UK Chemical Industry: Regulatory Divergence

Part of the debate – in Westminster Hall at 4:29 pm on 26th February 2020.

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Photo of Bill Esterson Bill Esterson Shadow Minister (Business, Energy and Industrial Strategy), Shadow Minister (International Trade) 4:29 pm, 26th February 2020

My hon. Friend is absolutely right. I have been told that estimated costs of between £50,000 and £100,000 per chemical are likely if a UK REACH system is introduced in the way the Government appear to be proposing. I will cover that in more detail as well.

The Government have made clear their opposition to regulatory alignment in general, and given that UK REACH is the default option, they appear to not want to make an exception for the chemical industry. The British Coatings Federation speaks of the practical and real problems that businesses will face with such a system. For example, REACH will continue to apply in Northern Ireland at the end of the transition period, even if a separate UK-based regime applies in the rest of the UK. It is not yet clear how that would work in practice. There is obvious concern that EU and UK REACH will, in theory, apply at the same time in Northern Ireland and will contradict each other.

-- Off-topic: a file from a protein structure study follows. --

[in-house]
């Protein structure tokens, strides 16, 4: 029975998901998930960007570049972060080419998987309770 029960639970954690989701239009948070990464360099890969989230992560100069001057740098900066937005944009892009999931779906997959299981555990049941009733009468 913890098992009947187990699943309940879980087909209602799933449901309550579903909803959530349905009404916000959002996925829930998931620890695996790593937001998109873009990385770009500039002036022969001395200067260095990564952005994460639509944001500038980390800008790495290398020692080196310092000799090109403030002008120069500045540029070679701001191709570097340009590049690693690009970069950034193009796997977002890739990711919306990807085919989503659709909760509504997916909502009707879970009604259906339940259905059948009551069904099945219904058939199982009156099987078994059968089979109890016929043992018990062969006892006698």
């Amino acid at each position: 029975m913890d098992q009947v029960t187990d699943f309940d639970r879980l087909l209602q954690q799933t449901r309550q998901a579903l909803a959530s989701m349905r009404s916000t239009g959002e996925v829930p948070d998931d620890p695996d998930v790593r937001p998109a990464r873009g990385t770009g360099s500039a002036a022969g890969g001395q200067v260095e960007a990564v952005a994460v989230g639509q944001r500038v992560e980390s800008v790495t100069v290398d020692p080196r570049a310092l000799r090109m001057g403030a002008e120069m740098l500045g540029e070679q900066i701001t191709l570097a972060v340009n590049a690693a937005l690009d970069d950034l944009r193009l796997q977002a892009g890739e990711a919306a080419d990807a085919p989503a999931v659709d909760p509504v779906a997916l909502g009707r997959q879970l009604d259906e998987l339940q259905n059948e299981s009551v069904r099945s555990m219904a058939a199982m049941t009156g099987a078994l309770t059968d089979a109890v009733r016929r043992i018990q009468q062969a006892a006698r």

Let me quantify my hon. Friend’s point. BASF employs 5,000 people in the UK. It estimates that it will have to find up to £70 million to re-register all existing lines. Its alternative is not to offer many of its smaller volume products in the UK, but many are critical to manufacturing. In the car industry, an average of 1,300 different chemicals are used in the production of each vehicle. If many of those products are not available in the UK, car manufacturers will have to import them; it will fall to car companies to register the chemicals and to develop the skills and facilities for storage. This would apply to all chemicals where usage volume was more than 1 tonne per year. Registration costs of £50,000 to £100,000 per chemical are likely to apply, as the Government have confirmed. At that cost, chemical companies would find it uneconomic to continue the production or import of many chemicals. Meanwhile, car producers would find it much harder to compete with EU-located production facilities in the manufacture of vehicles destined for the EU market.

The chemical industry exports 57% of UK-manufactured chemicals to the EU27. A UK manufacturer will have to register its products to comply with UK REACH, as they are made here, and also EU REACH if they are exported into the EU. If our regulations diverge, as the Prime Minister appears to favour, and as may be required as the price of a trade deal with the United States, manufacturers would need not only to demonstrate compliance with both sets of regulations but have two production lines—one to comply with UK regulations, the other for the EU’s. The alternative is to move production to the EU for the EU-compliant product, meaning a loss of exports and jobs from the UK.